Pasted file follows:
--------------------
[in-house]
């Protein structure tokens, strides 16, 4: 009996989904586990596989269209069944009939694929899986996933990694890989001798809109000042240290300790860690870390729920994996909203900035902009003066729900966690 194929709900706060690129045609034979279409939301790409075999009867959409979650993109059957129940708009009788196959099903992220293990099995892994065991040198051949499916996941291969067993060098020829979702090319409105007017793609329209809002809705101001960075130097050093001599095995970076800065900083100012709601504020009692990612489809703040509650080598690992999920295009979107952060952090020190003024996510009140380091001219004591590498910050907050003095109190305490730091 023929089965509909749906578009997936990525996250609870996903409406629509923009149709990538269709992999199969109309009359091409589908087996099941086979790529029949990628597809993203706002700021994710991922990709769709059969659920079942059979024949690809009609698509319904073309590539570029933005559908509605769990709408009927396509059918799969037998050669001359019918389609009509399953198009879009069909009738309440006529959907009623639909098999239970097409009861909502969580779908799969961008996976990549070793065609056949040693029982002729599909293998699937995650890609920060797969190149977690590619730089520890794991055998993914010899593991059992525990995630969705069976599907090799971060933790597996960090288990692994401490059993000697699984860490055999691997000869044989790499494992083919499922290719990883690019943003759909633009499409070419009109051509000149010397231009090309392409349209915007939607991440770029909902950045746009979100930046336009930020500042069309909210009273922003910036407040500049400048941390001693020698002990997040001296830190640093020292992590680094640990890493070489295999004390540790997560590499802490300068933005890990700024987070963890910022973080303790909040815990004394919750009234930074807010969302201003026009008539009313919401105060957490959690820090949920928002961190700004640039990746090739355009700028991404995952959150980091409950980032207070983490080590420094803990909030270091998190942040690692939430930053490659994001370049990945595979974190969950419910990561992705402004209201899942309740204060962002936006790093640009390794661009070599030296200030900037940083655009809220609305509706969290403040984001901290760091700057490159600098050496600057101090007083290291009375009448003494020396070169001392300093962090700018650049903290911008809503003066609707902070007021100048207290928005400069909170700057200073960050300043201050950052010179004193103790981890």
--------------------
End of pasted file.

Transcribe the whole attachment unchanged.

[in-house]
């Protein structure tokens, strides 16, 4: 009996989904586990596989269209069944009939694929899986996933990694890989001798809109000042240290300790860690870390729920994996909203900035902009003066729900966690 194929709900706060690129045609034979279409939301790409075999009867959409979650993109059957129940708009009788196959099903992220293990099995892994065991040198051949499916996941291969067993060098020829979702090319409105007017793609329209809002809705101001960075130097050093001599095995970076800065900083100012709601504020009692990612489809703040509650080598690992999920295009979107952060952090020190003024996510009140380091001219004591590498910050907050003095109190305490730091 023929089965509909749906578009997936990525996250609870996903409406629509923009149709990538269709992999199969109309009359091409589908087996099941086979790529029949990628597809993203706002700021994710991922990709769709059969659920079942059979024949690809009609698509319904073309590539570029933005559908509605769990709408009927396509059918799969037998050669001359019918389609009509399953198009879009069909009738309440006529959907009623639909098999239970097409009861909502969580779908799969961008996976990549070793065609056949040693029982002729599909293998699937995650890609920060797969190149977690590619730089520890794991055998993914010899593991059992525990995630969705069976599907090799971060933790597996960090288990692994401490059993000697699984860490055999691997000869044989790499494992083919499922290719990883690019943003759909633009499409070419009109051509000149010397231009090309392409349209915007939607991440770029909902950045746009979100930046336009930020500042069309909210009273922003910036407040500049400048941390001693020698002990997040001296830190640093020292992590680094640990890493070489295999004390540790997560590499802490300068933005890990700024987070963890910022973080303790909040815990004394919750009234930074807010969302201003026009008539009313919401105060957490959690820090949920928002961190700004640039990746090739355009700028991404995952959150980091409950980032207070983490080590420094803990909030270091998190942040690692939430930053490659994001370049990945595979974190969950419910990561992705402004209201899942309740204060962002936006790093640009390794661009070599030296200030900037940083655009809220609305509706969290403040984001901290760091700057490159600098050496600057101090007083290291009375009448003494020396070169001392300093962090700018650049903290911008809503003066609707902070007021100048207290928005400069909170700057200073960050300043201050950052010179004193103790981890």